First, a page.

As a scientific point, ebony pegs are super hard. Susceptible to temperature somewhat, but not as likely to humidity. The maple pegbox however is susceptible to both temp and humidity. If you want to see a violin literally spit it's pegs out, take it out of it's case, and lay the scroll against a cold concrete floor.

Oh, also I've broken strings by winding them close to the side of the pegbox. I guess there's a need for a bit of pressure to hold the peg, but if the taper is right and the holes and pegs are round, that pressure is quite small. One could use fine chalk to check engagement. Easier to see than graphite.

Dec 12, 2023 - 10:36:49 AM

1225 posts since 7/30/2021

Cool Erockin, he will be nice to your fiddle and make it happy!

Ok, over here, reporting that “slippy D peg” got temporarily solved!

I went to play a bit …
D was flat of course… :-/
tried to tune it…
peg slip!! ugh…

Since the string was already so loose, I just unwound it almost all the way and rewound it, but with more care this time…neater loops, and closer to side of pegbox ( not as tight to side as Kennedy video, because I just kind of guided the loops with my finger).

The peg isn’t slippy anymore!

I think maybe I did a sloppy string install the first time? (I was watching tv and talking to husband while I did it, so perhaps I did :-). But I never thought the winding position could matter?!

And I am going to order the Hills peg compound, too…looks good!

Doug, I was looking for that link you mentioned …do they “critique” the Kennedy violins method? Curious…

Anyway what I learned…
- don’t jam a slippy peg deeper in, it’s not good for your instrument
-it does matter how you wind your string on! For me, doing neater side-by-side loops closer to the side, seems to have solved my slippy peg for now…

Dec 12, 2023 - 10:41:39 AM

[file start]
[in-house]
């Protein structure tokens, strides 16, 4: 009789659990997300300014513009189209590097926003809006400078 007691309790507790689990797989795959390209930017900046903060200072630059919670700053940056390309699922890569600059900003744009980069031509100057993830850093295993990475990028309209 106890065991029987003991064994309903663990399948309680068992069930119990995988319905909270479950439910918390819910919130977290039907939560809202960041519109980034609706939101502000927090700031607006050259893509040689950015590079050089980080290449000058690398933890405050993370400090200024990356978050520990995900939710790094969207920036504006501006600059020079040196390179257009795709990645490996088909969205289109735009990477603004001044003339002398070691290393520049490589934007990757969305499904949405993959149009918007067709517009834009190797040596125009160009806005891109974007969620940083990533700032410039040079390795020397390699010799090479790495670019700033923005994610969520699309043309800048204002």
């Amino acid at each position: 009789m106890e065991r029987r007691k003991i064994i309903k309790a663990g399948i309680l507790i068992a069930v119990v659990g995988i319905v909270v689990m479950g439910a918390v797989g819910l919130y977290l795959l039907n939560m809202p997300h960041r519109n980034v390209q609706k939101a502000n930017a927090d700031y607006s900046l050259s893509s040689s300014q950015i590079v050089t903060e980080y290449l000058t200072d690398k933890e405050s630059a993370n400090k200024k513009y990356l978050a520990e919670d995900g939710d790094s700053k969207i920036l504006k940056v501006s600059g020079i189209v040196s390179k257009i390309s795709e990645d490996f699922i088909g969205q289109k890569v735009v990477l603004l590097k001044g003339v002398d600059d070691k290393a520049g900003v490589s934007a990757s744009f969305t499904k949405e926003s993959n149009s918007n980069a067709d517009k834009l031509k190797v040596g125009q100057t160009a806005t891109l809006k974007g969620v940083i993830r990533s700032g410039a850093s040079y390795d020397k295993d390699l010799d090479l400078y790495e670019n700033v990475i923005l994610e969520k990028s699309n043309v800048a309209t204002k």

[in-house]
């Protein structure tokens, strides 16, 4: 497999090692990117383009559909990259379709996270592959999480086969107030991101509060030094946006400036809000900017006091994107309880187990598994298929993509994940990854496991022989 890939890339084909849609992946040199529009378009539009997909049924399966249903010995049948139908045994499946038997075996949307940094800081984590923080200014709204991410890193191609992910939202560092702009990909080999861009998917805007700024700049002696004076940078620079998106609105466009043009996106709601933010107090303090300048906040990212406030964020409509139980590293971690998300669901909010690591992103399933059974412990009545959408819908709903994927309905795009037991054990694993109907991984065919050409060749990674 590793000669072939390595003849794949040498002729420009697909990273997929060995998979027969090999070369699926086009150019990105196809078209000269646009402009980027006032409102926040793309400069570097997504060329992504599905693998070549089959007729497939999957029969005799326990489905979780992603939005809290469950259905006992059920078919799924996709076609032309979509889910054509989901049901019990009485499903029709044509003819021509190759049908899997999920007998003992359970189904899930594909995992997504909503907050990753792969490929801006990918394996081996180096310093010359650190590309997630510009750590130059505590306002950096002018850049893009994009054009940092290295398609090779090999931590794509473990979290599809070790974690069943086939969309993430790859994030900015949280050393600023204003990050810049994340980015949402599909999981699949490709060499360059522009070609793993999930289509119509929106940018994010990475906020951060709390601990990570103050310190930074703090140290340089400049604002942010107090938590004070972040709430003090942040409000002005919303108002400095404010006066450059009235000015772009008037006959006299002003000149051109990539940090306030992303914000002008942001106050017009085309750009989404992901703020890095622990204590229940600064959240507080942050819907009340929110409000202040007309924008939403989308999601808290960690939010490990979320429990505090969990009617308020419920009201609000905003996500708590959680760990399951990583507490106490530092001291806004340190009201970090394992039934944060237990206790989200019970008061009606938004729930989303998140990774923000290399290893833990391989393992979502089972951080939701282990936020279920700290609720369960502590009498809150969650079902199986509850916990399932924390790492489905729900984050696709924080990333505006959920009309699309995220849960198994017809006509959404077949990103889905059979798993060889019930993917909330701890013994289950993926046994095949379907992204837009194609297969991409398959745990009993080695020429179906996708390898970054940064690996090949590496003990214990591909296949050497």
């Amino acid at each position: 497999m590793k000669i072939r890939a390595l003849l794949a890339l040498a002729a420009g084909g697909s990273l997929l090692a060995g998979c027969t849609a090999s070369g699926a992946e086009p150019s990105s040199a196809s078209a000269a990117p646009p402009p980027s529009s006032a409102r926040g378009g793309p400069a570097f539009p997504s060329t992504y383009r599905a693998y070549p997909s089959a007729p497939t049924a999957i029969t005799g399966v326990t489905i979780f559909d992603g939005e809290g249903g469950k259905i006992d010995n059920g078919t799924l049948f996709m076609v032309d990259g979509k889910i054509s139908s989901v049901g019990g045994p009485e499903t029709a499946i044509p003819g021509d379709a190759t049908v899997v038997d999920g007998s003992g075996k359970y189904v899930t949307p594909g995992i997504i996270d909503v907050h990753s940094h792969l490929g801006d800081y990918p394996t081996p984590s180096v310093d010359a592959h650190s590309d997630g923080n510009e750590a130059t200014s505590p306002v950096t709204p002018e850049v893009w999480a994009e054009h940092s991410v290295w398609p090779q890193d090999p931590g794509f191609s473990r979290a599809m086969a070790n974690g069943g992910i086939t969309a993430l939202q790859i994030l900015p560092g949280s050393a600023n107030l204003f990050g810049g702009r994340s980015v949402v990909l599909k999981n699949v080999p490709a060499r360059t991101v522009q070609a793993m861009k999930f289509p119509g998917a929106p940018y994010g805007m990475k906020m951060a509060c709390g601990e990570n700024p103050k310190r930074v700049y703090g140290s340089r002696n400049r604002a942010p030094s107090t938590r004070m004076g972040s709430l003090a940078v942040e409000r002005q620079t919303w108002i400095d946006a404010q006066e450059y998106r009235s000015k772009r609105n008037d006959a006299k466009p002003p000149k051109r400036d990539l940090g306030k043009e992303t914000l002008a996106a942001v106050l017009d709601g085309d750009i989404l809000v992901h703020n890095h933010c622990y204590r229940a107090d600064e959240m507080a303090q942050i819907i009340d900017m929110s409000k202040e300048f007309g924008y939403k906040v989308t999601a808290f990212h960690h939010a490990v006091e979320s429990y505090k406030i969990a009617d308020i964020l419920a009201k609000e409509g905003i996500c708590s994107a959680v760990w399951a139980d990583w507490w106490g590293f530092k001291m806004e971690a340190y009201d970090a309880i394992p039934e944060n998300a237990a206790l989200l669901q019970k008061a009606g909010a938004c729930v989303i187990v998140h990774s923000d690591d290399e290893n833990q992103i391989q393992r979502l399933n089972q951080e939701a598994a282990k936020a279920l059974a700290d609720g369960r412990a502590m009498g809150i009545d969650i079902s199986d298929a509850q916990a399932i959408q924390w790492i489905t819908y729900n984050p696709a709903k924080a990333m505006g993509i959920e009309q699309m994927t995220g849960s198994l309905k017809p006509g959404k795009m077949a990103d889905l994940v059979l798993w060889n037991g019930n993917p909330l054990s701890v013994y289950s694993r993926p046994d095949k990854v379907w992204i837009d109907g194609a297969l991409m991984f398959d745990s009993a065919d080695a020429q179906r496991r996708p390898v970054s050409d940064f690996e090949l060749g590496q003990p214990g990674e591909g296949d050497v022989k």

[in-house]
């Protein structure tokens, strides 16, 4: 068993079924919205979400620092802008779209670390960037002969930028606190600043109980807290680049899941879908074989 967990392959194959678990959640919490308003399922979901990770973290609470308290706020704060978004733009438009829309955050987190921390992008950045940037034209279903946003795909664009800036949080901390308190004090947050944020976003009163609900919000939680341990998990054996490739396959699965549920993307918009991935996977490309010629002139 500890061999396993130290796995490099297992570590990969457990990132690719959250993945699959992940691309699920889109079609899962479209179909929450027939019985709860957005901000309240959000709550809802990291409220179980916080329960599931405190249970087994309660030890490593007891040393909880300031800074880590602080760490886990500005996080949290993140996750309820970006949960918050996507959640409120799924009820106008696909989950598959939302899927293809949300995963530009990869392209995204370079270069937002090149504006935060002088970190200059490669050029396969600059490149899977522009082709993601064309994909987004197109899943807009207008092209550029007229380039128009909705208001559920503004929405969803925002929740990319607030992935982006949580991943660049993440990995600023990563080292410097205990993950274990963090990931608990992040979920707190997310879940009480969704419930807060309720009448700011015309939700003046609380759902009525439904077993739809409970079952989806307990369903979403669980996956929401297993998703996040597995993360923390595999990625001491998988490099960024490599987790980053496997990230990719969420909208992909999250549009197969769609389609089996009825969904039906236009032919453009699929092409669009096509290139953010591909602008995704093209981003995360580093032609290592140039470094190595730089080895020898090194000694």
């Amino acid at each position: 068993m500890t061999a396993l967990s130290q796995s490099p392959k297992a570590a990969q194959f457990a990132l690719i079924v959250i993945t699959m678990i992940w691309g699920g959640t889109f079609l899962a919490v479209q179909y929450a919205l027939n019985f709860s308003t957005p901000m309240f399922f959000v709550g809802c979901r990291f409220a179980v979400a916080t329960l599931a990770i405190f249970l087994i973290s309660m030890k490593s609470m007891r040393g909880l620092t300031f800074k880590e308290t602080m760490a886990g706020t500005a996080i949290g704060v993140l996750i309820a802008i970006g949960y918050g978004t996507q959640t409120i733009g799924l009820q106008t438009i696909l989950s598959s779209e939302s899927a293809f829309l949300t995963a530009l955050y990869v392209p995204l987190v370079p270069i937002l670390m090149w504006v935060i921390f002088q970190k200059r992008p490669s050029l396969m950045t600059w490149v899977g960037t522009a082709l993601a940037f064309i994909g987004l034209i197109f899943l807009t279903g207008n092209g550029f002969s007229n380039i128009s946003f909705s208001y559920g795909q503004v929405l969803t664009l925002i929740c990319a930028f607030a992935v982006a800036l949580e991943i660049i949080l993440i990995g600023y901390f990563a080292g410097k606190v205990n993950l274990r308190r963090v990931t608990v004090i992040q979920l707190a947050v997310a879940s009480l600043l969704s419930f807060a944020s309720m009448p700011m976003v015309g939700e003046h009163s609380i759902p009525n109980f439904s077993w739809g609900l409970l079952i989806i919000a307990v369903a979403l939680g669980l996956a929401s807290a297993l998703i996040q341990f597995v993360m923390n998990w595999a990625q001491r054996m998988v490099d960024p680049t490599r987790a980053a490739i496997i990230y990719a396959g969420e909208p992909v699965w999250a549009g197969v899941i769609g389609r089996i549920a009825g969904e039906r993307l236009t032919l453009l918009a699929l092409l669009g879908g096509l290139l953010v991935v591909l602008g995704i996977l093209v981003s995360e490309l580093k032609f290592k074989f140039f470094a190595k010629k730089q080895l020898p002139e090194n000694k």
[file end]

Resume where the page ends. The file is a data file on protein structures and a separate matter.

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DougD

USA

12004 posts since 12/2/2007
Online Now

"critique" is not quite the word, but here's the link: violinist.com/discussion/threa...page=6149

Dec 12, 2023 - 1:15:10 PM
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RobBob

USA

2991 posts since 6/26/2007

I've also been told to make a slurry of Lava soap which I've never done but I do take some very fine sandpaper to a peg on rare occasion to enhance the grab.

Dec 12, 2023 - 4:51:04 PM
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1225 posts since 7/30/2021

Thanks for that interesting link Doug! I am glad I got your note of “caution” before I redid the string!

So what worked over here, was that I redid my winding more carefully…it starts beside the hole and the loops go neatly and tightly side by side towards the pegbox wall. The very last loop gets close to wall, but is not pressing on it as far as I can see.

I think my peg and my hole are basically okay, but I just needed to wind the string on with more care ( in this colder weather, less natural humidity and warmth to help peg stick? )

I just hope I didn’t damage things, I was pushing my peg in pretty hard on Sun/mon in my efforts to make it stay put! So far, everything seems ok…

Dec 12, 2023 - 7:34:30 PM
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6529 posts since 9/26/2008

I have used Lava soap and chalk. It works. Best to improve humidity. I've recently moved and my new place was super dry with heat running (29%) plus my allergies have be flaring. I purchased a quality air washer - a humidifier/purifier. Since then, my place (730 sq ft) has been running at 45-52%. I call that a win considering the unit is rated for 415 sq ft. My fiddles and other wood instruments have all been better for it. Can't speak to the pegs exactly, but a humidifier is good for you AND your instruments.

Edited by - ChickenMan on 12/12/2023 19:36:13

Dec 13, 2023 - 8:48 AM
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2632 posts since 8/27/2008